William A. Magee was born in St. Louis June 12, 1868. He was educated there and attended Washington University. He learned the machinist trade in his father’s shop, worked in Chicago, Philadelphia, New York and Boston and after a trip to England, Scotland and Ireland returned to work for his father. In 1890 he came to Jefferson City and worked in a foundry conducted by Ernest Simonsen. Later he was supervisor of the manual training department of Lincoln University, after which he went into business for himself. He opened the Star Dynamo Shop in the old Episcopal Church building, later moving it to Water and Lafayette Streets on a site now within the prison yard. He again moved to another site on Capitol Avenue where his shop was damaged by fire. He then built a new shop on the present site (1938) of the Sunlite Laundry where he remained in business until his death. During World War I he closed his shop and worked for the government in the arsenal in Davenport, Iowa.
Alice, daughter of Mr. and Mrs. William A. Magee, was born in Jefferson City, August 26, 1909, graduated at St. Peter’s in 1926 and the Jefferson City High School in 1928, attending George Washington University in the District of Columbia in 1931-32. She was with the state department in Washington from 1930 to 1935 and then became a codist for the American embassy in Rome. Thomas, born June 8, 1911, attended St. Peter’s and Conception Academy, graduated from the local high school in 1929, was with the state highway commission four years and then with the Geological Survey in southeast Missouri. He was married November 21, 1935, to Melba C. Koch of Owensville. Henry, born September 27, 1913, attended St. Peters, the high school and junior college, attended the Kansas City school of Pharmacy and in 1935 became a registered pharmacist. He was with the Brandenberger Drug Company for five years, being manager the last year. He ran his own prescription counter in the Trust Building. November 14, 1936, he married Helen LaCroix of Kansas City.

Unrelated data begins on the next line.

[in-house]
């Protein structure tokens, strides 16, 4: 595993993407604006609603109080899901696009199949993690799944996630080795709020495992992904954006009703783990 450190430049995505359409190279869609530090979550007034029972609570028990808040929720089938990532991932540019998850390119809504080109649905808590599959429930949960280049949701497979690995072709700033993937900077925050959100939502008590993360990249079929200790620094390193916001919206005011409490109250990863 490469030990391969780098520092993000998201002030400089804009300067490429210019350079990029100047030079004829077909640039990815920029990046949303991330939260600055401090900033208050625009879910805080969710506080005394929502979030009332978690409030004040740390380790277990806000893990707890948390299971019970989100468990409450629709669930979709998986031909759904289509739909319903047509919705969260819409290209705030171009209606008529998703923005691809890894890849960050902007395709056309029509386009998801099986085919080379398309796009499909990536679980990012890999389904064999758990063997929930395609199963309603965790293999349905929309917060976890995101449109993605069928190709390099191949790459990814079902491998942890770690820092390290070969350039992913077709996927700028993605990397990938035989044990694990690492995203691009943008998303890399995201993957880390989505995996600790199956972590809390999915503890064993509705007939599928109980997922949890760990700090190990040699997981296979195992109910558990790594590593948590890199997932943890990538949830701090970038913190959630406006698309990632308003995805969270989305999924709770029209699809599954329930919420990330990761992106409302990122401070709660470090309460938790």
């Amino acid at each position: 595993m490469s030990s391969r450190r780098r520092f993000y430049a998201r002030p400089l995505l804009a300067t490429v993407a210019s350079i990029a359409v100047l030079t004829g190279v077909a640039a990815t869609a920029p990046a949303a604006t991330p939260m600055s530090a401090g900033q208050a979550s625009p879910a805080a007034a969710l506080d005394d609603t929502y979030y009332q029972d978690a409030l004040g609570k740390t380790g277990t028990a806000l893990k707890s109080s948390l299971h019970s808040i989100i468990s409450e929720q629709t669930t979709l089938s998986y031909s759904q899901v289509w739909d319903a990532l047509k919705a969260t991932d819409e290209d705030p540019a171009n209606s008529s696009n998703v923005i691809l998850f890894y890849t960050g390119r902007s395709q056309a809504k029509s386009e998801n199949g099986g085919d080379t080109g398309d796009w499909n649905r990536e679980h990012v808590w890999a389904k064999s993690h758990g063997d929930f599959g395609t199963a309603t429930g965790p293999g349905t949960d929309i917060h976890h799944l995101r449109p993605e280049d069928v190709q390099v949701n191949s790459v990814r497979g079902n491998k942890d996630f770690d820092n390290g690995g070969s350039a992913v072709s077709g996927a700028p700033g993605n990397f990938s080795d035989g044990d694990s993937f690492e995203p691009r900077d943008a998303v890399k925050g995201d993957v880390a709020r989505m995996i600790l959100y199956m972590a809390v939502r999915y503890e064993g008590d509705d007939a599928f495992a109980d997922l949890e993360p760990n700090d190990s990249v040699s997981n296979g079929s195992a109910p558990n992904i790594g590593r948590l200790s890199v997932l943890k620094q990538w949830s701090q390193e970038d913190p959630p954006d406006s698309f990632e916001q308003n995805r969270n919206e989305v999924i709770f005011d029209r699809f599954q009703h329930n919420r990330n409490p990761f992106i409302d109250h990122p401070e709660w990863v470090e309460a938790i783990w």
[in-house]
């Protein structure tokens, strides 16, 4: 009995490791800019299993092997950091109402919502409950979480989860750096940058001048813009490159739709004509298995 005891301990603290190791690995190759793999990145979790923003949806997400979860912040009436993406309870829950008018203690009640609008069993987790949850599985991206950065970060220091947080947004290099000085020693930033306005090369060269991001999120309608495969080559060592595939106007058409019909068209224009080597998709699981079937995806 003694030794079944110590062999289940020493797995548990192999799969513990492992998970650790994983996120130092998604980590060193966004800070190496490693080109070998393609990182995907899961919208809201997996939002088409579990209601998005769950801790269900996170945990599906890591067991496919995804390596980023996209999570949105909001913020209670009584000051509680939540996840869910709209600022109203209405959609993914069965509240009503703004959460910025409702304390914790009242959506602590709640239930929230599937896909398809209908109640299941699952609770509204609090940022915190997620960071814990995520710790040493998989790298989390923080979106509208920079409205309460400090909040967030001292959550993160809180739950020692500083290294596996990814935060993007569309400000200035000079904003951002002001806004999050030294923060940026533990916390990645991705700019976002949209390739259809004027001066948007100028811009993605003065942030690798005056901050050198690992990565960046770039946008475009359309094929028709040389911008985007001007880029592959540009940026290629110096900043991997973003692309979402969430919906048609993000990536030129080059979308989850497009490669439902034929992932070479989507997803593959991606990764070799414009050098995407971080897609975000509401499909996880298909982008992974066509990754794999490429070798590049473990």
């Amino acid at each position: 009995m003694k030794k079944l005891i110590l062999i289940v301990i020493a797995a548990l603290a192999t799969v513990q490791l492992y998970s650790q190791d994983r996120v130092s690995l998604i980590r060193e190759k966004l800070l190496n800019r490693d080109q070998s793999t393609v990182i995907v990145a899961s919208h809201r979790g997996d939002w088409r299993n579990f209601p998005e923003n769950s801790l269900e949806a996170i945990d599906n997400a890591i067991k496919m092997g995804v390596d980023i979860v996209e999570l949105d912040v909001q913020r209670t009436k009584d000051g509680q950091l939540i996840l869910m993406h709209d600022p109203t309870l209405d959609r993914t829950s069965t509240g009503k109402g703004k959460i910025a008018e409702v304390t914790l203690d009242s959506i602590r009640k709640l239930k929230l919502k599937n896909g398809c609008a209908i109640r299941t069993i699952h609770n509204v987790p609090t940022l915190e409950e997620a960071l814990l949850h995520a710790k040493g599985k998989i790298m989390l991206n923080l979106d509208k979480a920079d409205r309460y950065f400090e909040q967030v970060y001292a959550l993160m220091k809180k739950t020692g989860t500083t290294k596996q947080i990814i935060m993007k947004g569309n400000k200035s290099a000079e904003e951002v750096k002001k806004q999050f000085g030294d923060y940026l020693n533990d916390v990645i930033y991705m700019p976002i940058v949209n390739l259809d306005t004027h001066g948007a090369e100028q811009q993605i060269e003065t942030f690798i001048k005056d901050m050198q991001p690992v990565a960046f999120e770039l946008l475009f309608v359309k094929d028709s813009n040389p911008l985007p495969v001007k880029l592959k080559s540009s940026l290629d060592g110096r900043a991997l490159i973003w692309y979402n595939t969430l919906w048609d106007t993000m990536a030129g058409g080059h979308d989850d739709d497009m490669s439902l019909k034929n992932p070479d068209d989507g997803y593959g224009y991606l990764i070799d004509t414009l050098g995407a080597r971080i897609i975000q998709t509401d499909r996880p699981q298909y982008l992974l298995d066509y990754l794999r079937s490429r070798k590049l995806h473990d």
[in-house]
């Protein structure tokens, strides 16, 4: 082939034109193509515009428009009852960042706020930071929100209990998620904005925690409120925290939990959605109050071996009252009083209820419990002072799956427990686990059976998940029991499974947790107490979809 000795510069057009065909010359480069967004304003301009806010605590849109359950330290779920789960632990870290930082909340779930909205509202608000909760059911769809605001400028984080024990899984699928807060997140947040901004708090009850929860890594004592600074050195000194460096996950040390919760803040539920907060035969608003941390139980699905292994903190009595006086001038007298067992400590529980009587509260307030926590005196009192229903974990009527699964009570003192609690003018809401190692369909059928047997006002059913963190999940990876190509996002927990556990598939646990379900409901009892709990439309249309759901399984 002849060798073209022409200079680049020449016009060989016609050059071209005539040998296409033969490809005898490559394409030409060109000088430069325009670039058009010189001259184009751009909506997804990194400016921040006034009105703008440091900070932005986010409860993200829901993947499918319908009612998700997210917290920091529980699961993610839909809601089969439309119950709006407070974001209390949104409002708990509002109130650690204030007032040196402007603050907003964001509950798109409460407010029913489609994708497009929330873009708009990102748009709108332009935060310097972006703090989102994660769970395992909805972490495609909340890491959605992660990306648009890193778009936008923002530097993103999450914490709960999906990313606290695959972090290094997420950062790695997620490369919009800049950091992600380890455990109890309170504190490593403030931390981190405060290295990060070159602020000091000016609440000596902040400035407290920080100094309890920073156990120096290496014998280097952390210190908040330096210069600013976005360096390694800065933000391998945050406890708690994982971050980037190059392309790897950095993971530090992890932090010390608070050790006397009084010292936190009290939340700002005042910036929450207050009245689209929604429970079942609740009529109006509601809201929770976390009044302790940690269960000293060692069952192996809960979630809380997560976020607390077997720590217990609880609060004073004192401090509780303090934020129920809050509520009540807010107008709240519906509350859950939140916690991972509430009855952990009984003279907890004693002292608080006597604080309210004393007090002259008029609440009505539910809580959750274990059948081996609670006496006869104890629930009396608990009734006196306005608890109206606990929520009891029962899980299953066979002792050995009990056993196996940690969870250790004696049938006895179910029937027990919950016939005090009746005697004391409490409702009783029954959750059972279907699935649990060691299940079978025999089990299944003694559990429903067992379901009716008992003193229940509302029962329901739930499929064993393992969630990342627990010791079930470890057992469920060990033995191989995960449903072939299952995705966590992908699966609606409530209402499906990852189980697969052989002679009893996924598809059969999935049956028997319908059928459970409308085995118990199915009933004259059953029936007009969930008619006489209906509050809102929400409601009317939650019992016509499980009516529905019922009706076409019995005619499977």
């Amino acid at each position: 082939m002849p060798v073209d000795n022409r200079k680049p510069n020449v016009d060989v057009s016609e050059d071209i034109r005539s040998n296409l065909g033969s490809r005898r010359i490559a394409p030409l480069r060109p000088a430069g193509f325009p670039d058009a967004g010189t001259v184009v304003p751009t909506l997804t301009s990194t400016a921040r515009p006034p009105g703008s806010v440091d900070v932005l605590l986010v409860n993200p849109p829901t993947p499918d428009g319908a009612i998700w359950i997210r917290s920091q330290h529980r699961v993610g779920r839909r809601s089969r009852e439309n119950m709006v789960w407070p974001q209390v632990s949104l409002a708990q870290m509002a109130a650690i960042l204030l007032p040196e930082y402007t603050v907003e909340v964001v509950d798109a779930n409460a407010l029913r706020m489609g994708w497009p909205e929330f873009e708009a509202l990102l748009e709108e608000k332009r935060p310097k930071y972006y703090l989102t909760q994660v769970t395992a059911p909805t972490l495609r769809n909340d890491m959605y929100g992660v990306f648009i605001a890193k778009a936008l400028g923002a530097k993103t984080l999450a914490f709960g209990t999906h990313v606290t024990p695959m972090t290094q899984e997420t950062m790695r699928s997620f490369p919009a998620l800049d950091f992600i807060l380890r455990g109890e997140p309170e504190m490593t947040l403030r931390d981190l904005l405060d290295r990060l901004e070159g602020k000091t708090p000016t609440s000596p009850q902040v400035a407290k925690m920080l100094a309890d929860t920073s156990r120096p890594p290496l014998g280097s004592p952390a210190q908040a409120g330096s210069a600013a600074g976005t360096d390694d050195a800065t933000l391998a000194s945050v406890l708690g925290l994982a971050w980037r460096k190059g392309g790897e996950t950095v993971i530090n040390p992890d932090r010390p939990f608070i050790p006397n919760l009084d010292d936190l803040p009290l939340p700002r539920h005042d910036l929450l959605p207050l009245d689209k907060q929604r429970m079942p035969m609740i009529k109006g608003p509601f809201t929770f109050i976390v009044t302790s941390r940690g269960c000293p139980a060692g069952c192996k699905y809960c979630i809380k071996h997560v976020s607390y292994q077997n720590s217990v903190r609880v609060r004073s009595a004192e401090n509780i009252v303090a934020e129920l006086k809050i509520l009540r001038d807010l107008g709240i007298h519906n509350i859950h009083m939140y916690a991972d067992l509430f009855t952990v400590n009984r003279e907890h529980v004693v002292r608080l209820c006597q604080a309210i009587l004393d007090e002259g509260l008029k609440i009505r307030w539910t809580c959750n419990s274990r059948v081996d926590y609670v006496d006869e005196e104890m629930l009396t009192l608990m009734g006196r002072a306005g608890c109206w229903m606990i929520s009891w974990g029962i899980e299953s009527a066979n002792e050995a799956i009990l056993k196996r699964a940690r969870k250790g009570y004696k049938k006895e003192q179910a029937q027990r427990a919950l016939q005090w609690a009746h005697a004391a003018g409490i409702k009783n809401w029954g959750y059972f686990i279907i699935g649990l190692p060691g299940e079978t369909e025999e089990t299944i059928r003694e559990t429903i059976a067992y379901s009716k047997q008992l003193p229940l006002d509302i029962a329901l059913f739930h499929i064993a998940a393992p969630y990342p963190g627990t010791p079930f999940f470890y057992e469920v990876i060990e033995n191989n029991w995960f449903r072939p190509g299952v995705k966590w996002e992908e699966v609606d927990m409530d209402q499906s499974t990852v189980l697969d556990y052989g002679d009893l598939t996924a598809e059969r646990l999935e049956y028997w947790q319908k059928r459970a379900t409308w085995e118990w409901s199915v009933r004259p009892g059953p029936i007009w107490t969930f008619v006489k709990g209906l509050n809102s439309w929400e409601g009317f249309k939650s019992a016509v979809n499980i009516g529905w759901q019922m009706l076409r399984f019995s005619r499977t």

Mrs. Magee was educated in Notre Dame Convent and the Jefferson City schools, graduating from high school in the class of 1890-91. The old Central School, then the only school building in the city, was over-crowded and classes were taught outside. There were eleven in the graduating class, each of who prepared an essay or oration for commencement.
Thomas B. Mahan
He married Priscilla Gordon, daughter of Alexander Gordon, on April 6, 1895. They had six children; two boys and four girls. They made their home on a farm one mile east of Jefferson City.
Albert B. Markway
Albert B. Markway was a native of Cole County, being born in Osage Township November 1, 1884. He was the son of Fred and Katherine Schneiders Markway, the latter being born in Liberty Township. Fred Markway when a small child was brought from the Alsace-Lorraine region in Germany to America by his parents. His father died in New York, following which his mother brought the family of four sons and a daughter to Jefferson City. Here she later remarried.